Is it better to be a queen for a day than never a queen at all?
For Denise Garrido, whose Miss Universe Canada crown was taken away after 24 hours due to a paperwork error, the answer is clear.
“It’s definitely a blessing in disguise,” the 26-year-old brunette beauty from Bradford, Ontario, tells PEOPLE. “I had this dream since I was a kid. I had that moment to be Miss Universe Canada.”
For this pageant veteran – Garrido also won 2008 Miss Earth Canada and 2010 Miss World Canada (and has a degree in bio-medical sciences) – that moment meant the usual tears and congratulations, including hugs at an after-party by the judges who didn’t in fact vote for her to win last Saturday night.
The next evening, after a whirlwind Sunday of media interviews and video and photo shoots, a pageant official told her to come in for a meeting. “They had something to discuss with me,” she recalled.
“As we were sitting down, just the tone of the voice, I felt there was some sadness behind the tone. My heart sank, I thought, ‘Uh-oh,'” she says.
That’s when the pageant’s director dropped the bombshell that something went wrong when the scores were transferred from the judges’ paper forms to electronic tabulation.
Garrido in fact finished fourth.
“I was still on this adrenaline rush and completely exhausted. I was still sleep-deprived. So I didn’t know if this was actually real,” she says. “I was like, ‘No, there is no way.’ At the same time, I thought, ‘How am I going to face everyone at home, all the congratulations?’ I was feeling embarrassed and shocked and I was in disbelief.”
Meanwhile, the woman who had been named in second place, Riza Santos, 26, of Calgary, was sitting poolside in Las Vegas, where she had traveled after the pageant, her cell phone and computer turned off.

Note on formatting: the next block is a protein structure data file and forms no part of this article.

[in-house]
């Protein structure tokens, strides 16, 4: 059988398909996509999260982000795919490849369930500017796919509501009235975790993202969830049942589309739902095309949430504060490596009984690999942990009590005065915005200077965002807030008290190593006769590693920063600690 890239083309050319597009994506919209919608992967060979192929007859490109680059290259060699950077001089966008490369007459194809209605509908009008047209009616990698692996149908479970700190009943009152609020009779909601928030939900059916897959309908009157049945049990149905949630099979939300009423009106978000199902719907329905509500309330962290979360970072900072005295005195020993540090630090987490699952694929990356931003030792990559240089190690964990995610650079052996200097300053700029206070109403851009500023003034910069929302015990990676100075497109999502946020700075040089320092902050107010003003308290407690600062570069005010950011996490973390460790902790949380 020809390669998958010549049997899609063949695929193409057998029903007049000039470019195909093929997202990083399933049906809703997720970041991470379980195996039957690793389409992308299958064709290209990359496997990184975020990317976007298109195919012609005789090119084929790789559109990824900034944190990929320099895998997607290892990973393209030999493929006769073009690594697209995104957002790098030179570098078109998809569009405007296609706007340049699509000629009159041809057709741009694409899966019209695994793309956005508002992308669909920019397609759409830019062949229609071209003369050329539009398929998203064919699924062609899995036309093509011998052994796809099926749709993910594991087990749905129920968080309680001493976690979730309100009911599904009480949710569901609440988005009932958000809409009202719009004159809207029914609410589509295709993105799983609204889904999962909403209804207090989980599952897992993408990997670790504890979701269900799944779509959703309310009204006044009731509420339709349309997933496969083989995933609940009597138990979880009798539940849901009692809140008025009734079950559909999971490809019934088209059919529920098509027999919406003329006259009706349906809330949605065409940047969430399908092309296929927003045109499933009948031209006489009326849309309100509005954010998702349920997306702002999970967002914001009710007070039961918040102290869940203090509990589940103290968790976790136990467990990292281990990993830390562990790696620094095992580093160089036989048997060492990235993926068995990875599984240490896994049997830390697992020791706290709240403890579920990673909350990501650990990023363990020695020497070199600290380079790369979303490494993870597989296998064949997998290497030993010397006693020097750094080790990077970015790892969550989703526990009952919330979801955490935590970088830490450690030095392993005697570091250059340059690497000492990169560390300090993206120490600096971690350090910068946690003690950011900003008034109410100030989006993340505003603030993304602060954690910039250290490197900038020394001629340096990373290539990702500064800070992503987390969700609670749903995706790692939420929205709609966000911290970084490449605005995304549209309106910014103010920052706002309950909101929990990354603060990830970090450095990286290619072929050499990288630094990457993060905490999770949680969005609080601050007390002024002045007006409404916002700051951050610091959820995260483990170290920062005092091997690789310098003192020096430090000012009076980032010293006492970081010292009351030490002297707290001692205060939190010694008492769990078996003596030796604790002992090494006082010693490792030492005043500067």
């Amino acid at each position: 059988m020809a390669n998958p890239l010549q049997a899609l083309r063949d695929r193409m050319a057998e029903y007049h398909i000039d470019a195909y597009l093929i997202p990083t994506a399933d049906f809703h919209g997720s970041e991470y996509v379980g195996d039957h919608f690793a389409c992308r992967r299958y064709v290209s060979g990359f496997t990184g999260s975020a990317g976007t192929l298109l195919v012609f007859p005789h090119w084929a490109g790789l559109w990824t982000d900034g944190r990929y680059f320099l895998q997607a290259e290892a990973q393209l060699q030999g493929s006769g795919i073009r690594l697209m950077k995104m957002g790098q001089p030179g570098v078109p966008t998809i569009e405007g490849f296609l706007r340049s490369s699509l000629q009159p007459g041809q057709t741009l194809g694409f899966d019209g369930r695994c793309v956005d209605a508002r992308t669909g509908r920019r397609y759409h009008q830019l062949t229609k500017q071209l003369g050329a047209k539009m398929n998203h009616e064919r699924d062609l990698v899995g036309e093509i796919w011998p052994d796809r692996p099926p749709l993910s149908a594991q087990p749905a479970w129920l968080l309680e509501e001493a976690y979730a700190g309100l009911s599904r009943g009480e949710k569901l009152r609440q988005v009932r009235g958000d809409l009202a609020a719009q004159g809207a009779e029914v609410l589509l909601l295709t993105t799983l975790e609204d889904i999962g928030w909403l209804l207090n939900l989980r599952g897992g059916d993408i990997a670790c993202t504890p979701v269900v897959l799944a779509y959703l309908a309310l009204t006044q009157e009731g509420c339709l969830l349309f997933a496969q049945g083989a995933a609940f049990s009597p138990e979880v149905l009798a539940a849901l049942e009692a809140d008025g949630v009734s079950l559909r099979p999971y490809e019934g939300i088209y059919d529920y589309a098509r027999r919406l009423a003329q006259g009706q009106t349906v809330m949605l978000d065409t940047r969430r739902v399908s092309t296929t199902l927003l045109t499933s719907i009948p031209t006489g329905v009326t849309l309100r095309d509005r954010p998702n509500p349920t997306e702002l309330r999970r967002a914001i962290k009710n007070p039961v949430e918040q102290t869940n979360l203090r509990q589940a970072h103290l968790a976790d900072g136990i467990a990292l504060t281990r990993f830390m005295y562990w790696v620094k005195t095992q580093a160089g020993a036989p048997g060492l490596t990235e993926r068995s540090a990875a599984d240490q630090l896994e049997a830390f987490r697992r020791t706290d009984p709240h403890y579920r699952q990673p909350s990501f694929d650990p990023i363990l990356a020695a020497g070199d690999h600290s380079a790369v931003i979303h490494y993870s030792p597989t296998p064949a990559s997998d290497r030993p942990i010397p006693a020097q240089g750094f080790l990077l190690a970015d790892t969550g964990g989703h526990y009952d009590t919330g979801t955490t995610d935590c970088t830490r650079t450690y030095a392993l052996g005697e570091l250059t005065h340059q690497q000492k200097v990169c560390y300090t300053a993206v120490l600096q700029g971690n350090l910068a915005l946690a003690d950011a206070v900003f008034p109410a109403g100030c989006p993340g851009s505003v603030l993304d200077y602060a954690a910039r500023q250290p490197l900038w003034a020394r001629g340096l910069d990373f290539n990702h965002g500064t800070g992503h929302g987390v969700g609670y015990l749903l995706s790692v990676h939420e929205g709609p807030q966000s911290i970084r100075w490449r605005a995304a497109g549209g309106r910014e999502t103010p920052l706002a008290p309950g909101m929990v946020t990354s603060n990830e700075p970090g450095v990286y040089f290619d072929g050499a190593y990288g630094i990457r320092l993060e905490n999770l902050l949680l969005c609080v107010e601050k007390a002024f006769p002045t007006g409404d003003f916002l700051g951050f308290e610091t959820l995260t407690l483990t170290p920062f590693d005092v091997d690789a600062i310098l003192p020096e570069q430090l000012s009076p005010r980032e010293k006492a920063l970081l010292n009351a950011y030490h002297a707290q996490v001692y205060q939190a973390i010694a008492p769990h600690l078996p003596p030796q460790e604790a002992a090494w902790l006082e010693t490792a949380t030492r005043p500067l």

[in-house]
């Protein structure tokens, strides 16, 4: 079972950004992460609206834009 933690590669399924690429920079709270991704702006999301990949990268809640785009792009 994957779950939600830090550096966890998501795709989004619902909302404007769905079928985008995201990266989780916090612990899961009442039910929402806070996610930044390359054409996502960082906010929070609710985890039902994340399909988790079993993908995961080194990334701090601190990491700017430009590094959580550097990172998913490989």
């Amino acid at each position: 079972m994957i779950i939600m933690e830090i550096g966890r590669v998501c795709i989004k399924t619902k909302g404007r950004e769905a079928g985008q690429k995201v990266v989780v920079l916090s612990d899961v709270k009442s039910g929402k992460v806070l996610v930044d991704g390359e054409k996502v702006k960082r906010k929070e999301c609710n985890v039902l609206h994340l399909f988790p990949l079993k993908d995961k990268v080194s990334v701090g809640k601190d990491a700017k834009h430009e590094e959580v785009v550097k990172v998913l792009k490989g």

“I felt disappointed because I felt that I performed very well throughout the entire night,” Santos says. “I had executed everything to the best of my ability.”
The brown-haired model/actress and Army reservist felt good after the swimsuit and evening gown rounds and thought her Q&A session with judges went particularly well.
After she was named first-runner up, she skipped the official after-party, opting instead for a late-night dinner at a Chinese restaurant with her boyfriend and her parents, who had flown in from across the country for the pageant.
She was still reliving the night in her mind, trying to figure out what went wrong, when her mom finally reached her on Monday afternoon to say the pageant director was desperately trying to track her down. It turned out that he had left messages both on her Facebook page and phone.
When she called him back, he asked her if she was sitting down because he had good news and bad news. She asked for the bad news first. It was that she had a busy year ahead because the good news was she was actually the winner of Miss Universe Canada.
“I had already taken the time over the 48 hours to internalize what had happened and accept the fact that I hadn’t won. I was actually okay with it at that point,” she says.
Now, heading to the Miss Universe Pageant to represent Canada – plus a packed schedule of promotional appearances and charity work – Santos is numb, still trying to reconcile winning the crown but also being denied her moment in the spotlight.
“I’m not really sure how I feel about,” she says. “I’m not disappointed about it. I did miss the victory party. At the same time, people who were really close to me – they were the ones who reached out to me afterwards. I do appreciate that a great deal. I actually am content with everything that happens. My heart goes out to Denise.”
She need not worry. Garrido is savoring every minute of the experience, the worldwide media attention making her the most famous fourth-place finisher in beauty pageant history.
“I do enjoy speaking to people and inspiring people, inspiring women,” Garrido says. “I can tell them: You don’t have to be the winner to be a winner.”